The results of the voting for baseball's 2023 Hall of Fame class won't be announced until Tuesday evening, but it's not too soon to have bones to pick.

Because based on how things are looking right now, some guys deserve better.

It would be impossible to know without Ryan Thibodaux's indispensable Hall of Fame ballot tracker, which, as of Monday evening, has Scott Rolen and Todd Helton trending toward getting elected with more than the requisite 75 percent of the vote.

As percentages have been known to drop when ballots that haven't been made public are counted, that could change. But while small-hall folks might disagree, the position here from more of a big-hall viewpoint is that both Rolen and Helton deserve to be in Cooperstown.

As for the guys who aren't projected to get in this year, there are six for whom we'd like to go to bat. Because while the cases against them getting plaques aren't entirely without merit, the cases for them ought to hold just as much (if not more) water.

Before we get to them, we'd like to first address the guys who are polling about where they ought to be.


No Argument Here

Not counting Jacoby Ellsbury, Matt Cain, Mike Napoli and others who are polling at 0 percent, here's the list of guys who we think are getting more or less the support they deserve:

Gary Sheffield (9th year on ballot): 63.2 percent

Jeff Kent (10th): 51.9 percent

Alex Rodriguez (2nd): 40.0 percent

Manny Ramírez (7th): 37.3 percent

Jimmy Rollins (2nd): 12.4 percent

Omar Vizquel (6th): 8.6 percent

Francisco Rodríguez (1st): 8.6 percent

Torii Hunter (3rd): 3.2 percent

Huston Street (1st): 0.5 percent

R.A. Dickey (1st): 0.5 percent

Rodriguez, Ramírez and Sheffield may have 1,760 career home runs between them, but another thing they have in common is strong ties to performance-enhancing drugs that kinda-sorta-definitely put a damper on their cases for Cooperstown. The first two served PED-related suspensions, while Sheffield admitted to using steroids.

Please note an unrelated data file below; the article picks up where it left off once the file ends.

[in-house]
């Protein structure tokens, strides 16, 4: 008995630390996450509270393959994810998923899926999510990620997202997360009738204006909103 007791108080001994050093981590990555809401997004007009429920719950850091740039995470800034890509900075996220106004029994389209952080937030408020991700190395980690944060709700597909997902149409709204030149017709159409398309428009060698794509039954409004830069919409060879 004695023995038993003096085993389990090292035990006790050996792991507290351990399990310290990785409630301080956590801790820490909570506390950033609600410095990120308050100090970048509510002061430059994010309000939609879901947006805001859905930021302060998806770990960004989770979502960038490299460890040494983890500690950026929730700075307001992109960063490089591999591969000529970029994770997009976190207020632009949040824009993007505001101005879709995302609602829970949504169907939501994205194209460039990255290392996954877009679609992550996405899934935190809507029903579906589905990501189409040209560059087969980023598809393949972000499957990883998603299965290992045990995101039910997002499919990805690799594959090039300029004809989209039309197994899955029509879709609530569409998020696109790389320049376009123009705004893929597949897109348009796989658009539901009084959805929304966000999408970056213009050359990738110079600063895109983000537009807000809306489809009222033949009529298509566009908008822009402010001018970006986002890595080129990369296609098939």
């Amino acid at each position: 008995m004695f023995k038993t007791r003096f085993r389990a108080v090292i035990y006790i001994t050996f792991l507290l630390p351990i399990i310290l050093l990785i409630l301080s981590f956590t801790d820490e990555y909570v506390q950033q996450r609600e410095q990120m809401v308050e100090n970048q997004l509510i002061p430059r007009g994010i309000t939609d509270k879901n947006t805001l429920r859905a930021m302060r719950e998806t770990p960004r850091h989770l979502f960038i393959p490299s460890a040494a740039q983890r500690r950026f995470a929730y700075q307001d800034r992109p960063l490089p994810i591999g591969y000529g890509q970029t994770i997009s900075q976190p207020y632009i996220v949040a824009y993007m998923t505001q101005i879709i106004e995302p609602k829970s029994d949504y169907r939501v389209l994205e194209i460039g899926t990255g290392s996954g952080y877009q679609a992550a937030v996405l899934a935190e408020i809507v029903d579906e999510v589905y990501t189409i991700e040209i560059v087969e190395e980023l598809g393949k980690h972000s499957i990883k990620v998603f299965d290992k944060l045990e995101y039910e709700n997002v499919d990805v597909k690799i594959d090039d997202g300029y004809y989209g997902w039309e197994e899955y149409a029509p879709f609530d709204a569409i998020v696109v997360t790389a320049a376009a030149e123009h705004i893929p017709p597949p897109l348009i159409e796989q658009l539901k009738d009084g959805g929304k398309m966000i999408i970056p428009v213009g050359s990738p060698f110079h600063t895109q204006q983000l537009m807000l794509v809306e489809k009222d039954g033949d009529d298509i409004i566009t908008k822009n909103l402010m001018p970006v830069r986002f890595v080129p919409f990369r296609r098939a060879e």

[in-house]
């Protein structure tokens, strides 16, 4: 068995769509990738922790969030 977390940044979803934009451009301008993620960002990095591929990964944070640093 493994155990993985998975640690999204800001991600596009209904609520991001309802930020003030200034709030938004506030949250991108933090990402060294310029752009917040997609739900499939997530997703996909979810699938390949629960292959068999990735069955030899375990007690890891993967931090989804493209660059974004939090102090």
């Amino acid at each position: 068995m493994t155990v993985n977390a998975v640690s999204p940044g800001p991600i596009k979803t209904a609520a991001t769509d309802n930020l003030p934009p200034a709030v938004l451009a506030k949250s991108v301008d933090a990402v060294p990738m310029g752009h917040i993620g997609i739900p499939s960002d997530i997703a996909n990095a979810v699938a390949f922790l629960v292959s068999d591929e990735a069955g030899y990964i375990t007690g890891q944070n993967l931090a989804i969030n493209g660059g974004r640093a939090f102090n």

As he's up from 32.7 percent of the vote last year, support for Kent has seemingly gotten a big boost in his final year of eligibility. But despite his MVP award from 2000 and record-setting 351 home runs as a second baseman, all-encompassing stats such as JAWS—that's "Jaffe Wins Above Replacement Score" for the uninitiated—don't characterize him as a Cooperstown-caliber representative for the position.

The same holds true for Rollins, an MVP in his own right, among shortstops. And while Vizquel and Hunter combined to win 20 Gold Gloves, their defense doesn't rate highly enough among shortstops and center fielders to distract from their modest offensive track records. That especially goes for Vizquel, who was also accused of domestic violence in 2020.

There's likewise a domestic violence arrest in Francisco Rodríguez's off-field history. And while he did rack up tons of saves—437 total and a single-season record 62 in 2008—his on-field history is otherwise lacking relative to the standards set down by relief pitchers already in the Hall.


LHP Mark Buehrle

Year on Ballot: 3rd

Voting: 10.8 percent

The Case Against Him

If ever there were an ideal pitcher for the Hall of Very Good, it has to be Mark Buehrle, right?

He may have been an All-Star five times throughout his 16-year career, but he finished in the top five in the Cy Young Award voting exactly once. And while he did log an impressive 3,283.1 innings, his 117 ERA+ is only tied for 181st all-time, and his career rate of 5.1 strikeouts per nine innings is only impressive if judged by leaguewide standards from before 1960.